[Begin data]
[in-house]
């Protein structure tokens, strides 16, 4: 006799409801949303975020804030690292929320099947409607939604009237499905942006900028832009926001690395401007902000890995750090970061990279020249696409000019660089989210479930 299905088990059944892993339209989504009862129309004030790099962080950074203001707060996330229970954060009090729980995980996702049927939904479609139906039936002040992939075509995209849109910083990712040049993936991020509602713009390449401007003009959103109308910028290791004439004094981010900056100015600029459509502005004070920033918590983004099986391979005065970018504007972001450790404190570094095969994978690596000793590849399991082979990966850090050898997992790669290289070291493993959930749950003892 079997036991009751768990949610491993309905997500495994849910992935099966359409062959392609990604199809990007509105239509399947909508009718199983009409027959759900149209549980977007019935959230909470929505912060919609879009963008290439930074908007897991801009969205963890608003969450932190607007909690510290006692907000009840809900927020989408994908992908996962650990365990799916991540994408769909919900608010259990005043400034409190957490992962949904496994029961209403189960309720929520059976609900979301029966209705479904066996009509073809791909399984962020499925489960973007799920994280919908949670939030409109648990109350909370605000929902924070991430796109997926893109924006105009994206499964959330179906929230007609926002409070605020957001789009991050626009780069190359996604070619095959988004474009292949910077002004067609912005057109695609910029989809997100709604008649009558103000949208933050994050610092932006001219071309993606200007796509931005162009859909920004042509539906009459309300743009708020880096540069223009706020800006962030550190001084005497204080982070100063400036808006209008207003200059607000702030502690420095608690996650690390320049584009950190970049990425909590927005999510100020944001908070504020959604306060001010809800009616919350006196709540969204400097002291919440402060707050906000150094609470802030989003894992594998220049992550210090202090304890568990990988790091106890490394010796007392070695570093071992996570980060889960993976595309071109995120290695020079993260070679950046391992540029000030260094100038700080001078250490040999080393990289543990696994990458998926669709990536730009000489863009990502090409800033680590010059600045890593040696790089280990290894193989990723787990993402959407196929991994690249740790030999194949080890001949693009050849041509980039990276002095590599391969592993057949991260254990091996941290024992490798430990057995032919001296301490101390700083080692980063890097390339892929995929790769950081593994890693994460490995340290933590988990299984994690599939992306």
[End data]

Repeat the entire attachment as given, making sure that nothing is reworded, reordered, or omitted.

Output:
[in-house]
């Protein structure tokens, strides 16, 4: 006799409801949303975020804030690292929320099947409607939604009237499905942006900028832009926001690395401007902000890995750090970061990279020249696409000019660089989210479930 299905088990059944892993339209989504009862129309004030790099962080950074203001707060996330229970954060009090729980995980996702049927939904479609139906039936002040992939075509995209849109910083990712040049993936991020509602713009390449401007003009959103109308910028290791004439004094981010900056100015600029459509502005004070920033918590983004099986391979005065970018504007972001450790404190570094095969994978690596000793590849399991082979990966850090050898997992790669290289070291493993959930749950003892 079997036991009751768990949610491993309905997500495994849910992935099966359409062959392609990604199809990007509105239509399947909508009718199983009409027959759900149209549980977007019935959230909470929505912060919609879009963008290439930074908007897991801009969205963890608003969450932190607007909690510290006692907000009840809900927020989408994908992908996962650990365990799916991540994408769909919900608010259990005043400034409190957490992962949904496994029961209403189960309720929520059976609900979301029966209705479904066996009509073809791909399984962020499925489960973007799920994280919908949670939030409109648990109350909370605000929902924070991430796109997926893109924006105009994206499964959330179906929230007609926002409070605020957001789009991050626009780069190359996604070619095959988004474009292949910077002004067609912005057109695609910029989809997100709604008649009558103000949208933050994050610092932006001219071309993606200007796509931005162009859909920004042509539906009459309300743009708020880096540069223009706020800006962030550190001084005497204080982070100063400036808006209008207003200059607000702030502690420095608690996650690390320049584009950190970049990425909590927005999510100020944001908070504020959604306060001010809800009616919350006196709540969204400097002291919440402060707050906000150094609470802030989003894992594998220049992550210090202090304890568990990988790091106890490394010796007392070695570093071992996570980060889960993976595309071109995120290695020079993260070679950046391992540029000030260094100038700080001078250490040999080393990289543990696994990458998926669709990536730009000489863009990502090409800033680590010059600045890593040696790089280990290894193989990723787990993402959407196929991994690249740790030999194949080890001949693009050849041509980039990276002095590599391969592993057949991260254990091996941290024992490798430990057995032919001296301490101390700083080692980063890097390339892929995929790769950081593994890693994460490995340290933590988990299984994690599939992306």